Public education has been through the wringer. Since the release of A Nation At Risk, public education has been barraged by reforms and attacks. From Clinton to Bush to Obama to Trump, there has been no major change in the direction in the direction of education policy. The last four years, during which Secretary of Education Betsy DeVos displayed barely-and-often-unsuccessfully-concealed contempt and distaste for the public school system, have simply been the crescendo of a long-played symphony.
With the Biden presidency, there is an opportunity to change direction, or at least repair some of the damage of the last few decades. Here’s what needs to be done.
Get schools out from under the pandemic.
The most immediate issue is the hammering of schools by the pandemic, and the national mess of a response to it. It was clear from the beginning that policymakers would have to spend a lot of money and address a variety of practical concerns to reopen school buildings safely and successfully (or conduct remote schooling effectively). Mostly, they didn’t, but instead left classroom teachers to somehow sort things out. Federal and state authorities have offered little guidance or assistance, and plans have been wildly varied and led to wags asking if they could hold school if they did it in a big box retail store or a bar. And so, every problem that public schools ever had has now been exacerbated.
The rollout of a vaccine may well make it more likely that the new plan will be “Just hang in there till everyone gets a shot,” which may mean that the rest of the year will be pandemicized. Still, districts need a plan. Plans have to be specific and local, because every school situation is different. What should happen is that local educators, who know the specifics of the school buildings and students, and medical specialists, who know the specifics of the disease, should get together. Politicians should say, “Figure out what you need, and we’ll get it for you.” And nothing else. In some places, particularly those in which trust is already worn thin, this will not be easy.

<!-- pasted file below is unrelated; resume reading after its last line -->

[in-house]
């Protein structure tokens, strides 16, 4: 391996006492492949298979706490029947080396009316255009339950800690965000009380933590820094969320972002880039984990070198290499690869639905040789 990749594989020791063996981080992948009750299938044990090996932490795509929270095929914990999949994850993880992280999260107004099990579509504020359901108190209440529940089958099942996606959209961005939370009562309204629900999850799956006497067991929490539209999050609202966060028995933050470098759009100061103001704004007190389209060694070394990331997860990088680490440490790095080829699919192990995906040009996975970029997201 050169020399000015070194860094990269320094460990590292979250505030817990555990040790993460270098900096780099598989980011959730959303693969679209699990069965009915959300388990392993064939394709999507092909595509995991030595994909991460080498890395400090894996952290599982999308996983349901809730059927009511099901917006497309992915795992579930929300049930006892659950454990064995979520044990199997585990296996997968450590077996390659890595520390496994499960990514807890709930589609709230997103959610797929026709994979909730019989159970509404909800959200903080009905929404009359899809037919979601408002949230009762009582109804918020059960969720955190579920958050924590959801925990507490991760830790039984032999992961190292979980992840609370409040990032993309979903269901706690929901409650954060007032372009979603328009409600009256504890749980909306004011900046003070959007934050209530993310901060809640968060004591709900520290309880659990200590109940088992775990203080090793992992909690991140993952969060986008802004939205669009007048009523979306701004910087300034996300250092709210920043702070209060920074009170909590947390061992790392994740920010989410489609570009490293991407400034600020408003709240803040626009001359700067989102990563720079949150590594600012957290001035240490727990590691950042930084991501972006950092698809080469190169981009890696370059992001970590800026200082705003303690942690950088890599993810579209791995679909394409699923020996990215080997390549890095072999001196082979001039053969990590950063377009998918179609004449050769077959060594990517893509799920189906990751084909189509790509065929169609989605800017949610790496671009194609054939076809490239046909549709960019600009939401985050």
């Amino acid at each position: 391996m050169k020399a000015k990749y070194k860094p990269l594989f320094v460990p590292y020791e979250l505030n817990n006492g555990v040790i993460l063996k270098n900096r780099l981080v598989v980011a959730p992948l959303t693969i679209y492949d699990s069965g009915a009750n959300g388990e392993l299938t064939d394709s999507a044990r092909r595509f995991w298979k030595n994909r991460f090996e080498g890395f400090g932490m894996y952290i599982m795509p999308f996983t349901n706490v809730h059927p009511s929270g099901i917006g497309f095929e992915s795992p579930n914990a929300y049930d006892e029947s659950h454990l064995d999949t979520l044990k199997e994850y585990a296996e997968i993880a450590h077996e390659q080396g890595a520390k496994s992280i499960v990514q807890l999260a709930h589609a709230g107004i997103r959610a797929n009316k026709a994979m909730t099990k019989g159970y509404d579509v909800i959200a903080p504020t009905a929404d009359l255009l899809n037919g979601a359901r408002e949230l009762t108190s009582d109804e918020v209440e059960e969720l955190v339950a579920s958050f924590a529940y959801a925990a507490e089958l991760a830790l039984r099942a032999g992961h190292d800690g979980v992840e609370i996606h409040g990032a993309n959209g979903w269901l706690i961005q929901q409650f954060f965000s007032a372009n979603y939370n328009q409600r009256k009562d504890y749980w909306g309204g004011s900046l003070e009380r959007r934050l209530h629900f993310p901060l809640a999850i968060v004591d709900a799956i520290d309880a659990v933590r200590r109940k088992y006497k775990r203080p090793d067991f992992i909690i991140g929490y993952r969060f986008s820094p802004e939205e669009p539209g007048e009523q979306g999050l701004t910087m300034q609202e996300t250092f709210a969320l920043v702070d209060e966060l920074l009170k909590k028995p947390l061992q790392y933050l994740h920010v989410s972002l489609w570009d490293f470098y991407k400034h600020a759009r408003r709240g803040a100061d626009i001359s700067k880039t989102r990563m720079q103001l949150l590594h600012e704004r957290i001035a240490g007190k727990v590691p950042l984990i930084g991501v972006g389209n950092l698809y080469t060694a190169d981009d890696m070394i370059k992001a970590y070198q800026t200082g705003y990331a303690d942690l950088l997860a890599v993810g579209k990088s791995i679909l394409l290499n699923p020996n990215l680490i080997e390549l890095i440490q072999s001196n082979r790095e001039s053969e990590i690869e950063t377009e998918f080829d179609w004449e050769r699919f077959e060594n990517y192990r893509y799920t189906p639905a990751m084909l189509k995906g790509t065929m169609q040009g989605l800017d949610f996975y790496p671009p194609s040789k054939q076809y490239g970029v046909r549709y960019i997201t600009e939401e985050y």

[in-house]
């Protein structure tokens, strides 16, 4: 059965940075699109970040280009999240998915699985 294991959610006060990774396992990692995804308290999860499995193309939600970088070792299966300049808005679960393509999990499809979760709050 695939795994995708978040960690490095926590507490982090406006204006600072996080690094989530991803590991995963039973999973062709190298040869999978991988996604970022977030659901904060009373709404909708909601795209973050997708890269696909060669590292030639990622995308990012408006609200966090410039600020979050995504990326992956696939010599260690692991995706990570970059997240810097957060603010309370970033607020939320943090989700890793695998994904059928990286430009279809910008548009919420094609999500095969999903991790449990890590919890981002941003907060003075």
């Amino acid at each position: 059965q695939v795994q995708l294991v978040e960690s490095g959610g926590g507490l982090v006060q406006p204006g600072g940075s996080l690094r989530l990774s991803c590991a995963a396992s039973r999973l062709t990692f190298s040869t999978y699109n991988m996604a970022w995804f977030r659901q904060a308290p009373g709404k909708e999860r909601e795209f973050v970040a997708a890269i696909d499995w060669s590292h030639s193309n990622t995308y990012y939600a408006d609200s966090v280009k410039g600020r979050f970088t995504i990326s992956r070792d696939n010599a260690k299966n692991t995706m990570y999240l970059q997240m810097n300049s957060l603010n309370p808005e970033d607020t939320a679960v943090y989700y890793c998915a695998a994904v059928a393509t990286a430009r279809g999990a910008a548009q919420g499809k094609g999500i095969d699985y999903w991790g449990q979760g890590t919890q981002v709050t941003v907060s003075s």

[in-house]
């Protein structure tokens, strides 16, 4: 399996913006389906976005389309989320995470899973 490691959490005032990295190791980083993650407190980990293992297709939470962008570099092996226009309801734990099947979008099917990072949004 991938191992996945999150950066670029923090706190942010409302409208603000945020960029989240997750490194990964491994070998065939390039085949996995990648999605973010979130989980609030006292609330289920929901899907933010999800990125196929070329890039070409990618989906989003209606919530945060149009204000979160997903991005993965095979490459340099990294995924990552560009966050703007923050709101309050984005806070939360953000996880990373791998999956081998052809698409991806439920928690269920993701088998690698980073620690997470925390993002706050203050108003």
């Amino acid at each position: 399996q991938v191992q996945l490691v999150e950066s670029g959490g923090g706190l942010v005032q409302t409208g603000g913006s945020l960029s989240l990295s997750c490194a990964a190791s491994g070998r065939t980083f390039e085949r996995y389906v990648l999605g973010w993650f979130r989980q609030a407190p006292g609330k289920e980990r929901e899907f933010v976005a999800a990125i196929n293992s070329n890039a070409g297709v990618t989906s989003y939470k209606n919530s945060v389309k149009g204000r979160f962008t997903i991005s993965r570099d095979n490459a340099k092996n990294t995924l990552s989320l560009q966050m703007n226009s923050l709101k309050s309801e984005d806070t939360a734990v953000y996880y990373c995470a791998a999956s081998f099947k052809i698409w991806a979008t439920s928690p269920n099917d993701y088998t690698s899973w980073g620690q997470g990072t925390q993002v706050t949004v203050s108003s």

Fix the buildings.
The pandemic has underlined what plenty of folks already knew—the physical infrastructure of our education system needs help. Alarm bells were sounding way back in 1999, when the National Center for Education Statistics found that the average age of U.S. school buildings was 42 years. By 2014, that figure was 45 years. A 2016 report estimated that it would take yearly expenditures of $145 billion to properly repair and maintain U.S. schools. Meanwhile, we see periodic stories highlighting the appalling conditions in many school buildings.
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Going to school in a crumbling building is hazardous to student health. It also sends a steady, daily message to those students that they aren’t important enough to have a decent place to get an education. Every student in every zip code should be able to attend school in a clean, safe, attractive building—preferably one that looks as if it’s from this century.
Rebuild the teacher corps.